The graveyards of world are proof if any is needed that nobody is indispensable. Even during two World Wars, British Army commanders were relieved of their command at end of tenures and PM would select his replacement keeping seniority in consideration. We have seen that there are limits (Two Tenures) even on number of tenures of elected constitutional public office holders like PM or President in developed democracies.

The Father of Nation Quaid-e-Azam in his address to Staff College Quetta in 1948 elaborated on role of paid civil and uniformed servants of state. Earlier on 11 August 1947 while addressing First Constituent Assembly, MAJ emphasized importance of finalizing constitution on which a modern democratic welfare state was to be built. Unfortunately, his vision and advice was not followed with disastrous consequences for this country. Pakistan remained a dominion of British Raj till 1956 because of this deliberate delay in approving constitution.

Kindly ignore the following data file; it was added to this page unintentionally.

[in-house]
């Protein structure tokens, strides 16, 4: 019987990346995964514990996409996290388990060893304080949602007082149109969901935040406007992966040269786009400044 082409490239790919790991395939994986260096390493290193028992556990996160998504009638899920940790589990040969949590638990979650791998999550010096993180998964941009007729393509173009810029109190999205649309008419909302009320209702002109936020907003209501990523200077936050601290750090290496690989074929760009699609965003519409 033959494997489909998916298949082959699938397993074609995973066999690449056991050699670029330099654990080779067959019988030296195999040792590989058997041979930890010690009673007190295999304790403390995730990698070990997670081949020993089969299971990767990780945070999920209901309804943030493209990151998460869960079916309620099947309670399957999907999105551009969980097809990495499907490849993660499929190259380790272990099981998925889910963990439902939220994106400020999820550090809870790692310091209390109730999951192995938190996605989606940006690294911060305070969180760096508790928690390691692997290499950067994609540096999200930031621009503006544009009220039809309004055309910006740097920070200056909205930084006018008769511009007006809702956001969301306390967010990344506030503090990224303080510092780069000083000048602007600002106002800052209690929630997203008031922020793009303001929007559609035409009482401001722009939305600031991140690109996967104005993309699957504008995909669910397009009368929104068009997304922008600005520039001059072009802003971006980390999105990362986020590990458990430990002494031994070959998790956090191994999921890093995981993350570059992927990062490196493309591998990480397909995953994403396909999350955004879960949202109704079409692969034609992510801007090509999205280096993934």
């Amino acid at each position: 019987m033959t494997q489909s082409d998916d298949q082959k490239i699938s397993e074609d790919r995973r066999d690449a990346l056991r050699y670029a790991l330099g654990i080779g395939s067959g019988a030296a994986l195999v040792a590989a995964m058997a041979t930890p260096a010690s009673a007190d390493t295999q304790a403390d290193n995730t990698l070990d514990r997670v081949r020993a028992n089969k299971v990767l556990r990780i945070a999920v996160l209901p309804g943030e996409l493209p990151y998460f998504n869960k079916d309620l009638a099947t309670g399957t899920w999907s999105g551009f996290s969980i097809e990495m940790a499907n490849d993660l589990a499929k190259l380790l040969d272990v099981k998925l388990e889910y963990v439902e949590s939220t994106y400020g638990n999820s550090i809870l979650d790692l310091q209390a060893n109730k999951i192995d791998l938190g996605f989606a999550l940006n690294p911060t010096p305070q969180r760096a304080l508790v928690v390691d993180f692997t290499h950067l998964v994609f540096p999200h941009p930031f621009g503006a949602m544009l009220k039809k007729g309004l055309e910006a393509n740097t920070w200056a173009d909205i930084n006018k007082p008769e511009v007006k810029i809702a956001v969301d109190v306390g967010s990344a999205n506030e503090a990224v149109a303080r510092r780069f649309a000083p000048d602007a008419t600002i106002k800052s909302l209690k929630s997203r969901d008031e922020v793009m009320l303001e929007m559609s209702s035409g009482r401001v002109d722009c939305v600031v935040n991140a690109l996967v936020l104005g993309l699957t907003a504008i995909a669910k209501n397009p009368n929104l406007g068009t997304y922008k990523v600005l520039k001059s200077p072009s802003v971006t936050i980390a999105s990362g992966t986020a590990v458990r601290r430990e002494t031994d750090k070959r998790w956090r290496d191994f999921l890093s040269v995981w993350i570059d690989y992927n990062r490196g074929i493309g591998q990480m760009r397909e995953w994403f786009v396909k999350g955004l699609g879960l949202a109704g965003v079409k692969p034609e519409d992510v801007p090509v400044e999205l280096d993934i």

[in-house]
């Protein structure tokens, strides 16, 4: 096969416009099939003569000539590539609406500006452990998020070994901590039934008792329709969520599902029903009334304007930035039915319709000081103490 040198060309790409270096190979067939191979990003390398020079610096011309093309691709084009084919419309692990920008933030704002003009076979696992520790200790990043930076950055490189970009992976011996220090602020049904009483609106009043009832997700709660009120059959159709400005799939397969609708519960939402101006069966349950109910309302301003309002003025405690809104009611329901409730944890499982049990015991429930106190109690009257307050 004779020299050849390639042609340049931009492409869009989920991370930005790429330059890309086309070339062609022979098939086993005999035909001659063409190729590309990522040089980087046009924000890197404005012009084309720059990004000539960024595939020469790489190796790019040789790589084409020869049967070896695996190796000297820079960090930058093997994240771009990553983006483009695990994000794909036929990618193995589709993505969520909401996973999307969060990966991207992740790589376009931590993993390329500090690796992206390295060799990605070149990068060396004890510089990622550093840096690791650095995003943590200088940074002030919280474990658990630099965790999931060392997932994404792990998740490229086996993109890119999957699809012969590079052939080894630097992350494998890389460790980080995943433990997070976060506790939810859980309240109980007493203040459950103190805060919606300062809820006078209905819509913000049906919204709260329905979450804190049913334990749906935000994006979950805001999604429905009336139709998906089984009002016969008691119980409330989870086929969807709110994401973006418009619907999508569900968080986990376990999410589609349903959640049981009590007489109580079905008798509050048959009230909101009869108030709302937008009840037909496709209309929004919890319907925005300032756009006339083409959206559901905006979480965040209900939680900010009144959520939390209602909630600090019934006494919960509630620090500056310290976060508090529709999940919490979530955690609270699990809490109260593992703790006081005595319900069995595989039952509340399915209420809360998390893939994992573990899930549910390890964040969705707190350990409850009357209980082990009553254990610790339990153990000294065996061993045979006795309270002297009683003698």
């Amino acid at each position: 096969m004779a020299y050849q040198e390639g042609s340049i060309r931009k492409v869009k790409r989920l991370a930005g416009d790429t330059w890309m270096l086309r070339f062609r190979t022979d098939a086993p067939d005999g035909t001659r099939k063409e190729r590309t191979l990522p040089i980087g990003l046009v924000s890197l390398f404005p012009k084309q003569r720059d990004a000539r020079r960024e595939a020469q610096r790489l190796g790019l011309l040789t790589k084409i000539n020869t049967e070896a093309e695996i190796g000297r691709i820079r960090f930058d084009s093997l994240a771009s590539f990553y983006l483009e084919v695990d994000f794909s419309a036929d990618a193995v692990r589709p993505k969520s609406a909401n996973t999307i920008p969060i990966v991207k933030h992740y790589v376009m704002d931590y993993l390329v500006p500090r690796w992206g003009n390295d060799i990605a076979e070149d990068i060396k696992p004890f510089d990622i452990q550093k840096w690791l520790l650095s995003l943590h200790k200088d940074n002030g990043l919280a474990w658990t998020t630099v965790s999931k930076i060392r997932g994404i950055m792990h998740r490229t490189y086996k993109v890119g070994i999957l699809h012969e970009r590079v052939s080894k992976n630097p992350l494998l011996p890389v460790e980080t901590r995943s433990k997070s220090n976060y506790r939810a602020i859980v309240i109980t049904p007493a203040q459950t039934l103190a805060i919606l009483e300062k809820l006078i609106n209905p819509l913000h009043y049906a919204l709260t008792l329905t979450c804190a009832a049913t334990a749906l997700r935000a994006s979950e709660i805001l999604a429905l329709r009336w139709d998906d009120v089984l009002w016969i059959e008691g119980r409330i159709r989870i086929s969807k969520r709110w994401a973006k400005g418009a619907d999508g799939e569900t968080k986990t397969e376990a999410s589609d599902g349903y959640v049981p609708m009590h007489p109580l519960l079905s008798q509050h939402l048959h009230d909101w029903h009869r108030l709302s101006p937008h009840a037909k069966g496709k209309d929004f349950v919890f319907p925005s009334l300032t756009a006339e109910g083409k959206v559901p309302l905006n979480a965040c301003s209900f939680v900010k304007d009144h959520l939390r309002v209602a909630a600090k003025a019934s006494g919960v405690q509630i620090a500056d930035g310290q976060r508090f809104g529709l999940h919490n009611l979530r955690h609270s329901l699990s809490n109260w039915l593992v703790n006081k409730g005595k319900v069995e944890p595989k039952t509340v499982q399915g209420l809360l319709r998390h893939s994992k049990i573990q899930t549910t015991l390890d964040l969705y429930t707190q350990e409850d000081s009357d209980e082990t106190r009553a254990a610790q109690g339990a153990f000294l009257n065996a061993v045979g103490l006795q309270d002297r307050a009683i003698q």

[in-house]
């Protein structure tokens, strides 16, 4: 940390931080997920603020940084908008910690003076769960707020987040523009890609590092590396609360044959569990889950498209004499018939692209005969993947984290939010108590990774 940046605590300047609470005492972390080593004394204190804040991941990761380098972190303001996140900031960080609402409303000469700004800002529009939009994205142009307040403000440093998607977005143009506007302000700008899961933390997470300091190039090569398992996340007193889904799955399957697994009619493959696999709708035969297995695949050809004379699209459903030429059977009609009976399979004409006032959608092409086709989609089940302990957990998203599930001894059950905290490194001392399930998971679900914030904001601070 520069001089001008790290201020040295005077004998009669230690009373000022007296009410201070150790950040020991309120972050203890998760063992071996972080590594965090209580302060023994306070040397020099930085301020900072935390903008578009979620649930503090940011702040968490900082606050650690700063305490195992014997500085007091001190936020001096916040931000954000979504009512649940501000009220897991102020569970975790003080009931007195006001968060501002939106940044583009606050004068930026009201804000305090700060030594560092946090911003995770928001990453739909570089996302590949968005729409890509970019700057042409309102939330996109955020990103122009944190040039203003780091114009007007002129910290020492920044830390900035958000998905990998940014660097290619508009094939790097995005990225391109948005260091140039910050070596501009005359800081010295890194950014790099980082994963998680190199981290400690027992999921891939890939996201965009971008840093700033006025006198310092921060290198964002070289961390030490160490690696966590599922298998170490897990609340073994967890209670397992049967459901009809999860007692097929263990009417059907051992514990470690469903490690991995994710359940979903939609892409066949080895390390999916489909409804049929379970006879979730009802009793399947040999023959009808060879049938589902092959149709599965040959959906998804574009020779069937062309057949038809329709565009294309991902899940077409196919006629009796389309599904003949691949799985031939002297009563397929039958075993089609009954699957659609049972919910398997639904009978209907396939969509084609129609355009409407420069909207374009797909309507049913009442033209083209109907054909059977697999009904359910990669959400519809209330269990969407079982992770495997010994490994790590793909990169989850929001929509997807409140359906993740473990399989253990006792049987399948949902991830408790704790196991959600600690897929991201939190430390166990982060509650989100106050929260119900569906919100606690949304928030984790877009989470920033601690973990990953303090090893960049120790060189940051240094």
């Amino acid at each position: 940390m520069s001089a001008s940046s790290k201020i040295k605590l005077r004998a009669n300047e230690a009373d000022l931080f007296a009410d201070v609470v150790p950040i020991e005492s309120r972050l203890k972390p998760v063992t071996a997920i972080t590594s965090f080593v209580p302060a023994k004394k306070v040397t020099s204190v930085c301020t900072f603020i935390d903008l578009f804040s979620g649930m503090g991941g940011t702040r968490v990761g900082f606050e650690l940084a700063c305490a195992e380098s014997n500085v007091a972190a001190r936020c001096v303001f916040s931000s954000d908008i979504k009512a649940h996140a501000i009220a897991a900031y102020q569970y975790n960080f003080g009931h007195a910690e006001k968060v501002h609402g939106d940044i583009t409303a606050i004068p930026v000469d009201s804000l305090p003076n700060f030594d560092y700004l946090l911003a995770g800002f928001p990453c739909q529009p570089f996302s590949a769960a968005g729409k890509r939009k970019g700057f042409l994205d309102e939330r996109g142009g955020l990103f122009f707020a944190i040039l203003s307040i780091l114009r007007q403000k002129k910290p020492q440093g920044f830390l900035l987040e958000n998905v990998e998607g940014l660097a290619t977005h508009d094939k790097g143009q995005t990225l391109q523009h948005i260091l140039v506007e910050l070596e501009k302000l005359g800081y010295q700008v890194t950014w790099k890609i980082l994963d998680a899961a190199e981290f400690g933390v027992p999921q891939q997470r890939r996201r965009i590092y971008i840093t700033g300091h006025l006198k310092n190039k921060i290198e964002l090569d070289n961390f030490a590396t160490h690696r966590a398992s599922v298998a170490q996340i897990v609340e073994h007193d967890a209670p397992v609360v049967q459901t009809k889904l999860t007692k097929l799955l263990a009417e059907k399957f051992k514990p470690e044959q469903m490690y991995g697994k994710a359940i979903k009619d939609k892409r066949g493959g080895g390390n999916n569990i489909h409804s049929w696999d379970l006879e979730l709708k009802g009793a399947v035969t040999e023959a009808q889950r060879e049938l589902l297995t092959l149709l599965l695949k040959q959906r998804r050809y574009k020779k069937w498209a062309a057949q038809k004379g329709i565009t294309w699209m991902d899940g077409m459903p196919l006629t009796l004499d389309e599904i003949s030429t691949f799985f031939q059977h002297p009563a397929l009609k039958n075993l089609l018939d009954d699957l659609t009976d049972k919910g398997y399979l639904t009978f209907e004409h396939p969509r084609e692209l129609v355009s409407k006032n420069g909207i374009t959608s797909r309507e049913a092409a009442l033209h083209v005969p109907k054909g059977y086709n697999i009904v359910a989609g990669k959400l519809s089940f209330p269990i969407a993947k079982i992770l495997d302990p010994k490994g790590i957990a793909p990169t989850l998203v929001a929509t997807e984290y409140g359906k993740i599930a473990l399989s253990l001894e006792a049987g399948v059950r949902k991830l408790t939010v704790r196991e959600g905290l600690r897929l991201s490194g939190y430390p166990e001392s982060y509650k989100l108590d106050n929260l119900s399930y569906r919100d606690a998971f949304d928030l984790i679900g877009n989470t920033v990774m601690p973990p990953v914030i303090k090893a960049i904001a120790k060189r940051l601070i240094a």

This concept of an individual being indispensable is confined to monarchies and dictatorships. It is discretionary power of PM, subject to norms and regulations, to appoint a serving senior officer to assume command of three arms of our armed forces, within laws and procedures laid down. With exception of General Kayani who was given extension by a civilian elected President, all others were given by military dictators to themselves. There should therefore be no surprise when a prominent lawyer from this political party, who is known for representing controversial clients involved in land and LPG scams comes up with his own interpretation, although this is the sole privilege of judiciary.

The national security of a country with trained professional disciplined army cannot be so fragile that it is compromised by retirement of one person.